In Journal of pathology informatics ; h5-index 23.0
Background : Due to lack of annotated pathological images, transfer learning has been the predominant approach in the field of digital pathology. Pre-trained neural networks based on ImageNet database are often used to extract "off-the-shelf" features, achieving great success in predicting tissue types, molecular features, and clinical outcomes, etc. We hypothesize that fine-tuning the pre-trained models using histopathological images could further improve feature extraction, and downstream prediction performance.
Methods : We used 100 000 annotated H&E image patches for colorectal cancer (CRC) to fine-tune a pre-trained Xception model via a 2-step approach. The features extracted from fine-tuned Xception (FTX-2048) model and Image-pretrained (IMGNET-2048) model were compared through: (1) tissue classification for H&E images from CRC, same image type that was used for fine-tuning; (2) prediction of immune-related gene expression, and (3) gene mutations for lung adenocarcinoma (LUAD). Five-fold cross validation was used for model performance evaluation. Each experiment was repeated 50 times.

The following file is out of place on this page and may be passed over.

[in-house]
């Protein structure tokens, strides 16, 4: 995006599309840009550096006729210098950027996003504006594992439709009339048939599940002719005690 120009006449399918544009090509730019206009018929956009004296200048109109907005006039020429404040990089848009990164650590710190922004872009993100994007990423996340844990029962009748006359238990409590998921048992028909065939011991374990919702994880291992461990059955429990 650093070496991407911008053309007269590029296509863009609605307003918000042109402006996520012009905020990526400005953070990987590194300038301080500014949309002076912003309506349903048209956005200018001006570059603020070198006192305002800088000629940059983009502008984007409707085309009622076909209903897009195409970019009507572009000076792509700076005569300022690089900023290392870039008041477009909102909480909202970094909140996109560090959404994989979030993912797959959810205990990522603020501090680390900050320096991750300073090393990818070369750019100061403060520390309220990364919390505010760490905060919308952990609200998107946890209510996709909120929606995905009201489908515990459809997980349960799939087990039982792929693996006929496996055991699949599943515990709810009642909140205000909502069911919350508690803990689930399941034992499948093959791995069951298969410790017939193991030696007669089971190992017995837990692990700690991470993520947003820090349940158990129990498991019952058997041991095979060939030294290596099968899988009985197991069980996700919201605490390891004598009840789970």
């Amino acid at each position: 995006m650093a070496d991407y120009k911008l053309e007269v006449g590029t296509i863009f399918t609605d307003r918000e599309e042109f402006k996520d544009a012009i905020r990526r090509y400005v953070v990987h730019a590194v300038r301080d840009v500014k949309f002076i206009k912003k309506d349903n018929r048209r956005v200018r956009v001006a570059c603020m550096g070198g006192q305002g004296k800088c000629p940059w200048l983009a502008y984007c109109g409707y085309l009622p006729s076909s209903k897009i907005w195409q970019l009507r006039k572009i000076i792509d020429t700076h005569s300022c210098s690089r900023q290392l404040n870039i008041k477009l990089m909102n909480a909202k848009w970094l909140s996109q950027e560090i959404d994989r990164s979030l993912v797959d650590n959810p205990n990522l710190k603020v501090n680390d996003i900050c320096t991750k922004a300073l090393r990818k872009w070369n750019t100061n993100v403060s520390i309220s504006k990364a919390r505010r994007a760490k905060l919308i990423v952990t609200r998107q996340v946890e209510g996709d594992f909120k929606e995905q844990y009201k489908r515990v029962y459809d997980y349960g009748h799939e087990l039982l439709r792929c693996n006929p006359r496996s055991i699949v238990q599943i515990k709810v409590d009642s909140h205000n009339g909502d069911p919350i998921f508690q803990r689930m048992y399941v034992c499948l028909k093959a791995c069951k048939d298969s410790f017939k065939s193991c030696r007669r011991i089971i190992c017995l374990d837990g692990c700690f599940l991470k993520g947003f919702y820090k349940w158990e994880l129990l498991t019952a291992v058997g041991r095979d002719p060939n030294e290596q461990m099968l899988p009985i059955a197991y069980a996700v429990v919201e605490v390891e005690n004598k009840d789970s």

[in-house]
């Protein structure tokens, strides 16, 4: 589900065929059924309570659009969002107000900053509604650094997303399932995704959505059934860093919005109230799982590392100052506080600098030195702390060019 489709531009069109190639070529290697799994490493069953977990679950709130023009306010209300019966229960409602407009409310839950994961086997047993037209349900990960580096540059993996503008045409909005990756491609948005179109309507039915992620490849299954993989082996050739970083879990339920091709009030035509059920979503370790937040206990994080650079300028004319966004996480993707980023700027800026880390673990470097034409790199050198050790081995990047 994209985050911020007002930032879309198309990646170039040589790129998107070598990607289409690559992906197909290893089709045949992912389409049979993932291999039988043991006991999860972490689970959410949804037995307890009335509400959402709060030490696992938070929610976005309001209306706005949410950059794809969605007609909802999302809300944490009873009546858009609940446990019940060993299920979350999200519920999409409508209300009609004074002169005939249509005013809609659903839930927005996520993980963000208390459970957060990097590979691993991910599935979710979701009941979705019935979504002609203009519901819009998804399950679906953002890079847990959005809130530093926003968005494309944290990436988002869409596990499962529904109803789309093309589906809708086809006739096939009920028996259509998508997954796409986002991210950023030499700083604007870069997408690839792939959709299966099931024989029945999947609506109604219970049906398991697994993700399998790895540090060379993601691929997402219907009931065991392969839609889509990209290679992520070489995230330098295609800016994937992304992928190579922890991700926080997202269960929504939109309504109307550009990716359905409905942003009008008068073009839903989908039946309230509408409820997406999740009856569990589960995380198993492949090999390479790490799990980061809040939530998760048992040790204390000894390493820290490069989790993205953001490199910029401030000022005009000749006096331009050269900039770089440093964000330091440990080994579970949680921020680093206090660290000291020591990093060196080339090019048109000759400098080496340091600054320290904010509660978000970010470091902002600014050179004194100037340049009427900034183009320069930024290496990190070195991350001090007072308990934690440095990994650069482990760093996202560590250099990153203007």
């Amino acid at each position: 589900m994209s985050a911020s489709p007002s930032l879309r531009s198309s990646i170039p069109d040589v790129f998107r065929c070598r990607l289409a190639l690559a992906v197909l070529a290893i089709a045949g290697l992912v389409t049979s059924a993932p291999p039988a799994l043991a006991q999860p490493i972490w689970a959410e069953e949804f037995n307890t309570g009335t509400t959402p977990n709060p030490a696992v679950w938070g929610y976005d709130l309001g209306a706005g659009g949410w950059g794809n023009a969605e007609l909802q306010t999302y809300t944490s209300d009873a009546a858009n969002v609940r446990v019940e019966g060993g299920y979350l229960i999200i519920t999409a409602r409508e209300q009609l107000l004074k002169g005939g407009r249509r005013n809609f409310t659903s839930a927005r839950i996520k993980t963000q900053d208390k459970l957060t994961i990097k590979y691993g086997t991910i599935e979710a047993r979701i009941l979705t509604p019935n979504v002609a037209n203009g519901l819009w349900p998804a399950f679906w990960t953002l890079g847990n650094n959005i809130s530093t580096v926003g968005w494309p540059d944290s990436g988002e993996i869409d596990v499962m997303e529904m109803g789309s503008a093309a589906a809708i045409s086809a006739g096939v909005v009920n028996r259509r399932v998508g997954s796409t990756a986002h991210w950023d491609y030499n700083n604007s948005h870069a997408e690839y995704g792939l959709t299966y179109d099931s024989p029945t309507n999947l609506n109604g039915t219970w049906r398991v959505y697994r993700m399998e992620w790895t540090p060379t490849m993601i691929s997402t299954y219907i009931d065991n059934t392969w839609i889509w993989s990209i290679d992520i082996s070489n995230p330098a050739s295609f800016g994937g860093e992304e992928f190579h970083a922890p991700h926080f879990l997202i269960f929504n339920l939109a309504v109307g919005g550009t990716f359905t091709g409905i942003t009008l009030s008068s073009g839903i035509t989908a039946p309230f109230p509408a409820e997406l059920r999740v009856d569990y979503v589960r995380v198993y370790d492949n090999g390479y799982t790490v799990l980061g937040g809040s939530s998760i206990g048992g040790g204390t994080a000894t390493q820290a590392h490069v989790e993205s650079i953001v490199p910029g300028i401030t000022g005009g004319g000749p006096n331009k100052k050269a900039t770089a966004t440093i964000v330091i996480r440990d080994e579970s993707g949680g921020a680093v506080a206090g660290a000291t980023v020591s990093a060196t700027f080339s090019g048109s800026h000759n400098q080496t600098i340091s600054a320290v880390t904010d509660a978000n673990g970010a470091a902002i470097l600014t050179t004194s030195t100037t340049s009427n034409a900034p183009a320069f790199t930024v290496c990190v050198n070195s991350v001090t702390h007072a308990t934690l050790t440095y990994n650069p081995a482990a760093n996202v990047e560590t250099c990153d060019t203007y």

Findings : The extracted features from the fine-tuned FTX-2048 exhibited significantly higher accuracy (98.4%) for predicting tissue types of CRC compared to the "off-the-shelf" features directly from Xception based on ImageNet database (96.4%) (P value = 2.2 × 10-6). Particularly, FTX-2048 markedly improved the accuracy for stroma from 87% to 94%. Similarly, features from FTX-2048 boosted the prediction of transcriptomic expression of immune-related genes in LUAD. For the genes that had significant relationships with image features (P < 0.05, n = 171), the features from the fine-tuned model improved the prediction for the majority of the genes (139; 81%). In addition, features from FTX-2048 improved prediction of mutation for 5 out of 9 most frequently mutated genes (STK11, TP53, LRP1B, NF1, and FAT1) in LUAD.
Conclusions : We proved the concept that fine-tuning the pretrained ImageNet neural networks with histopathology images can produce higher quality features and better prediction performance for not only the same-cancer tissue classification where similar images from the same cancer are used for fine-tuning, but also cross-cancer prediction for gene expression and mutation at patient level.
Li Xingyu, Cen Min, Xu Jinfeng, Zhang Hong, Xu Xu Steven
Colorectal cancer, Deep learning, Fine-tuning, Gene-mutation, H&E image, Lung adenocarcinoma, RNA-seq expression, TCGA dataset, Whole slide images